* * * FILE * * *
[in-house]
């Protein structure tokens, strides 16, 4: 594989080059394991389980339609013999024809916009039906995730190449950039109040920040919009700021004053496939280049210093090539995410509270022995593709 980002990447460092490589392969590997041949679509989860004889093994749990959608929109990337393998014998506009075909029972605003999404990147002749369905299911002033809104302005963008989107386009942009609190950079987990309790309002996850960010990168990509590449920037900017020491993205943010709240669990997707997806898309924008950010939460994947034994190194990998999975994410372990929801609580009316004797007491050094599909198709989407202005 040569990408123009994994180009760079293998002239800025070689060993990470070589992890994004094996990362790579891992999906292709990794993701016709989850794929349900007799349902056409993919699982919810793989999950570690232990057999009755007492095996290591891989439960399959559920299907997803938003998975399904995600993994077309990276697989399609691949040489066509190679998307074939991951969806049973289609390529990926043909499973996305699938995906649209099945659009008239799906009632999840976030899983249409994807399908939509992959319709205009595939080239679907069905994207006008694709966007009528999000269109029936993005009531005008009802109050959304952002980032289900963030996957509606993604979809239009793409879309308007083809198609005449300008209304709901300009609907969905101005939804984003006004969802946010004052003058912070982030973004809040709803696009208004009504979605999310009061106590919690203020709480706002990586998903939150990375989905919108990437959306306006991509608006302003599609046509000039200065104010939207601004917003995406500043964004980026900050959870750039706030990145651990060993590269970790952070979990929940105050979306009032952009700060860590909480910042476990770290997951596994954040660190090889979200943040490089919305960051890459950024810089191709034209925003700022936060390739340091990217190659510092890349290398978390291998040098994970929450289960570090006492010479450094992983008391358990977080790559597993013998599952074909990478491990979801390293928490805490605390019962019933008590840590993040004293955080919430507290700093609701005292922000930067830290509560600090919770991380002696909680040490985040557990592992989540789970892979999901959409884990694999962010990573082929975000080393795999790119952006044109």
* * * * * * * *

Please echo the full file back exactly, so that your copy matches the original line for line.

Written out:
[in-house]
């Protein structure tokens, strides 16, 4: 594989080059394991389980339609013999024809916009039906995730190449950039109040920040919009700021004053496939280049210093090539995410509270022995593709 980002990447460092490589392969590997041949679509989860004889093994749990959608929109990337393998014998506009075909029972605003999404990147002749369905299911002033809104302005963008989107386009942009609190950079987990309790309002996850960010990168990509590449920037900017020491993205943010709240669990997707997806898309924008950010939460994947034994190194990998999975994410372990929801609580009316004797007491050094599909198709989407202005 040569990408123009994994180009760079293998002239800025070689060993990470070589992890994004094996990362790579891992999906292709990794993701016709989850794929349900007799349902056409993919699982919810793989999950570690232990057999009755007492095996290591891989439960399959559920299907997803938003998975399904995600993994077309990276697989399609691949040489066509190679998307074939991951969806049973289609390529990926043909499973996305699938995906649209099945659009008239799906009632999840976030899983249409994807399908939509992959319709205009595939080239679907069905994207006008694709966007009528999000269109029936993005009531005008009802109050959304952002980032289900963030996957509606993604979809239009793409879309308007083809198609005449300008209304709901300009609907969905101005939804984003006004969802946010004052003058912070982030973004809040709803696009208004009504979605999310009061106590919690203020709480706002990586998903939150990375989905919108990437959306306006991509608006302003599609046509000039200065104010939207601004917003995406500043964004980026900050959870750039706030990145651990060993590269970790952070979990929940105050979306009032952009700060860590909480910042476990770290997951596994954040660190090889979200943040490089919305960051890459950024810089191709034209925003700022936060390739340091990217190659510092890349290398978390291998040098994970929450289960570090006492010479450094992983008391358990977080790559597993013998599952074909990478491990979801390293928490805490605390019962019933008590840590993040004293955080919430507290700093609701005292922000930067830290509560600090919770991380002696909680040490985040557990592992989540789970892979999901959409884990694999962010990573082929975000080393795999790119952006044109």